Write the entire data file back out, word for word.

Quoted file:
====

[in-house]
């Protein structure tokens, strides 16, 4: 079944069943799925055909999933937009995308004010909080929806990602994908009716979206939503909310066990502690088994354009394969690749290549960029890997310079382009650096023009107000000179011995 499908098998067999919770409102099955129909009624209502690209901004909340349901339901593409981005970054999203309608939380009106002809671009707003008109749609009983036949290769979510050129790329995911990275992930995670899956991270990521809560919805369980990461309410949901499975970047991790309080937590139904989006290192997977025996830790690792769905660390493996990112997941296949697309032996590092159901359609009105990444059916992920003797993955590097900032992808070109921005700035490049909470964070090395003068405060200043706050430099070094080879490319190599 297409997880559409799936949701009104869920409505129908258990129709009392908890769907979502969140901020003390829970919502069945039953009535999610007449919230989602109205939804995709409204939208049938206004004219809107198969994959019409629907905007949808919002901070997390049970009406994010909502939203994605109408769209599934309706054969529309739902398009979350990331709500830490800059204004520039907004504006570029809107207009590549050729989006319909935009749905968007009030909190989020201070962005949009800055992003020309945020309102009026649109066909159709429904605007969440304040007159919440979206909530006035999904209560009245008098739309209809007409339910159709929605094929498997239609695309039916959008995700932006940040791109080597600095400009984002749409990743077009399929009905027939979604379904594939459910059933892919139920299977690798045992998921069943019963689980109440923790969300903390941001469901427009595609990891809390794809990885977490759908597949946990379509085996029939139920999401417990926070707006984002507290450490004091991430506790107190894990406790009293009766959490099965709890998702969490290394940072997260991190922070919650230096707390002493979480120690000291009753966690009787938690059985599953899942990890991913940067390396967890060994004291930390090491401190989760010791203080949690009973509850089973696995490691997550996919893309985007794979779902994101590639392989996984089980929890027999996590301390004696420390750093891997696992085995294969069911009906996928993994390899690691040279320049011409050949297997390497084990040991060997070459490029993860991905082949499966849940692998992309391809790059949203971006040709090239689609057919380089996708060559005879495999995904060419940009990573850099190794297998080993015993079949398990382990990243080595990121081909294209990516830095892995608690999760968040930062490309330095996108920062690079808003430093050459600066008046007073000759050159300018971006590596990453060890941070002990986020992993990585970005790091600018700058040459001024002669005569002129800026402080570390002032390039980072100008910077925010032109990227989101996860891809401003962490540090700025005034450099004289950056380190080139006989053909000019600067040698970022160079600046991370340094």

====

[in-house]
């Protein structure tokens, strides 16, 4: 079944069943799925055909999933937009995308004010909080929806990602994908009716979206939503909310066990502690088994354009394969690749290549960029890997310079382009650096023009107000000179011995 499908098998067999919770409102099955129909009624209502690209901004909340349901339901593409981005970054999203309608939380009106002809671009707003008109749609009983036949290769979510050129790329995911990275992930995670899956991270990521809560919805369980990461309410949901499975970047991790309080937590139904989006290192997977025996830790690792769905660390493996990112997941296949697309032996590092159901359609009105990444059916992920003797993955590097900032992808070109921005700035490049909470964070090395003068405060200043706050430099070094080879490319190599 297409997880559409799936949701009104869920409505129908258990129709009392908890769907979502969140901020003390829970919502069945039953009535999610007449919230989602109205939804995709409204939208049938206004004219809107198969994959019409629907905007949808919002901070997390049970009406994010909502939203994605109408769209599934309706054969529309739902398009979350990331709500830490800059204004520039907004504006570029809107207009590549050729989006319909935009749905968007009030909190989020201070962005949009800055992003020309945020309102009026649109066909159709429904605007969440304040007159919440979206909530006035999904209560009245008098739309209809007409339910159709929605094929498997239609695309039916959008995700932006940040791109080597600095400009984002749409990743077009399929009905027939979604379904594939459910059933892919139920299977690798045992998921069943019963689980109440923790969300903390941001469901427009595609990891809390794809990885977490759908597949946990379509085996029939139920999401417990926070707006984002507290450490004091991430506790107190894990406790009293009766959490099965709890998702969490290394940072997260991190922070919650230096707390002493979480120690000291009753966690009787938690059985599953899942990890991913940067390396967890060994004291930390090491401190989760010791203080949690009973509850089973696995490691997550996919893309985007794979779902994101590639392989996984089980929890027999996590301390004696420390750093891997696992085995294969069911009906996928993994390899690691040279320049011409050949297997390497084990040991060997070459490029993860991905082949499966849940692998992309391809790059949203971006040709090239689609057919380089996708060559005879495999995904060419940009990573850099190794297998080993015993079949398990382990990243080595990121081909294209990516830095892995608690999760968040930062490309330095996108920062690079808003430093050459600066008046007073000759050159300018971006590596990453060890941070002990986020992993990585970005790091600018700058040459001024002669005569002129800026402080570390002032390039980072100008910077925010032109990227989101996860891809401003962490540090700025005034450099004289950056380190080139006989053909000019600067040698970022160079600046991370340094």